This member of the weasel family has such long, lustrous fur that in the fur trade the American marten has been called the Canadian or American sable. Their fur varies in colour between individuals and by season. In summer it tends to be a tawny to dark brown, and in winter it is darker. Most individuals sport a paler (yellowish-orange) throat and bib.
Males are about 15% larger than females. The largest males can be 75 cm (2.5 ft.) long, including the tail. In different parts of the continent there is considerable variation in their size.
They are primarily nocturnal. Males are solitary and pugnacious, associating with females only in July and August during the mating season. The young are born and raised in grass-lined nests in hollow trees or in cavities in rocks.
Considered tree dwellers, American martens have semi-retractable claws to help them climb. They also spend considerable time on the ground, and are excellent swimmers.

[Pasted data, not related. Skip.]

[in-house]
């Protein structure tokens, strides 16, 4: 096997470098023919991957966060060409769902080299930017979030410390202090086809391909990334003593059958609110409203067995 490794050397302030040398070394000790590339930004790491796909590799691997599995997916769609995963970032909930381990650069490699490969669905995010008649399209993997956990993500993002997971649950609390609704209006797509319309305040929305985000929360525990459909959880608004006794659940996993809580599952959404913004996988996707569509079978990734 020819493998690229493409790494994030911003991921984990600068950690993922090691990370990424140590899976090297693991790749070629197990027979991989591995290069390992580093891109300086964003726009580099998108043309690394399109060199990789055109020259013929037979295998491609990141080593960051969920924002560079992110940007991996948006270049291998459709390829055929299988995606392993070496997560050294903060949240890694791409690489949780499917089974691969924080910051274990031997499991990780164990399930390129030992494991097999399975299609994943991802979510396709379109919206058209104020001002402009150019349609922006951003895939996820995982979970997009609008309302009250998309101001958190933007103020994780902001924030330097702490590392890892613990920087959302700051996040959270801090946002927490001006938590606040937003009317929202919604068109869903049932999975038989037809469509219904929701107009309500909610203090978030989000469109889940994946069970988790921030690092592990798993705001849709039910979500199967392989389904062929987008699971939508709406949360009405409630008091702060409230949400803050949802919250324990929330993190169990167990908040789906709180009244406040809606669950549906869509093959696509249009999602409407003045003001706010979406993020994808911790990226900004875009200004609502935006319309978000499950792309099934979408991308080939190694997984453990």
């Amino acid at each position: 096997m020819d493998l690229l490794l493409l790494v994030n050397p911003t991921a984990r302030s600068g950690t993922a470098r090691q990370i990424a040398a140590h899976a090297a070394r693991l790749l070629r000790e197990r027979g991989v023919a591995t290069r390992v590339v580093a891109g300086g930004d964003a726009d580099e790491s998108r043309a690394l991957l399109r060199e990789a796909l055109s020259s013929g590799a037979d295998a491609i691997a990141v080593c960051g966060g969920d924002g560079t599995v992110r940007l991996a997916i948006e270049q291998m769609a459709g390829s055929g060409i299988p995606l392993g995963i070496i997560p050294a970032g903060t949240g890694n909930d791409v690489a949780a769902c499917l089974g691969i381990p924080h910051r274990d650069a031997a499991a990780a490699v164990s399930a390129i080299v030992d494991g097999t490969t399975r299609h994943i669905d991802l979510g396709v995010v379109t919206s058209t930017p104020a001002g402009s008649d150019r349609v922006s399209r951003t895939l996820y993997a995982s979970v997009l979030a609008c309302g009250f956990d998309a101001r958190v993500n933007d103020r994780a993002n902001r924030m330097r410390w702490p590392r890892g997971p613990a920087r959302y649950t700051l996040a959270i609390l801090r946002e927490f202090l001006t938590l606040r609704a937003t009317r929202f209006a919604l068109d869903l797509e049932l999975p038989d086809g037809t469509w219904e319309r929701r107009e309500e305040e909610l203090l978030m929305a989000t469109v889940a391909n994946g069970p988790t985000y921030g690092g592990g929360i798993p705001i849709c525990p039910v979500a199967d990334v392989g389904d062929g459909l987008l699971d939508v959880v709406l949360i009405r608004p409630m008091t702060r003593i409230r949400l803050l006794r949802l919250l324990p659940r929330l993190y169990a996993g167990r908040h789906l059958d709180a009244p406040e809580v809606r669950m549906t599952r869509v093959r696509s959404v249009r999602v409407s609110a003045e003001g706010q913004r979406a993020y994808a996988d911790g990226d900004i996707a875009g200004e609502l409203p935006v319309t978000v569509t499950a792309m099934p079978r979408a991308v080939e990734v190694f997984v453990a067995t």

Their principle source of food is mice, but squirrels, snowshoe hares and pikas are also popular. Martens also eat a variety of fruits and berries in summer, insects, birds, bird eggs and some carrion.
The American marten was once found in a broad belt across forested northern North America. Excessive trapping and destruction of their boreal forest habitat has depleted their numbers. Today, American martens remain only in scattered pockets, although much effort is being made to reintroduce martens to areas they formerly inhabited. Their insatiable curiosity and appetite, often mistaken for tameness, has made them rather easy victims for all sorts of traps.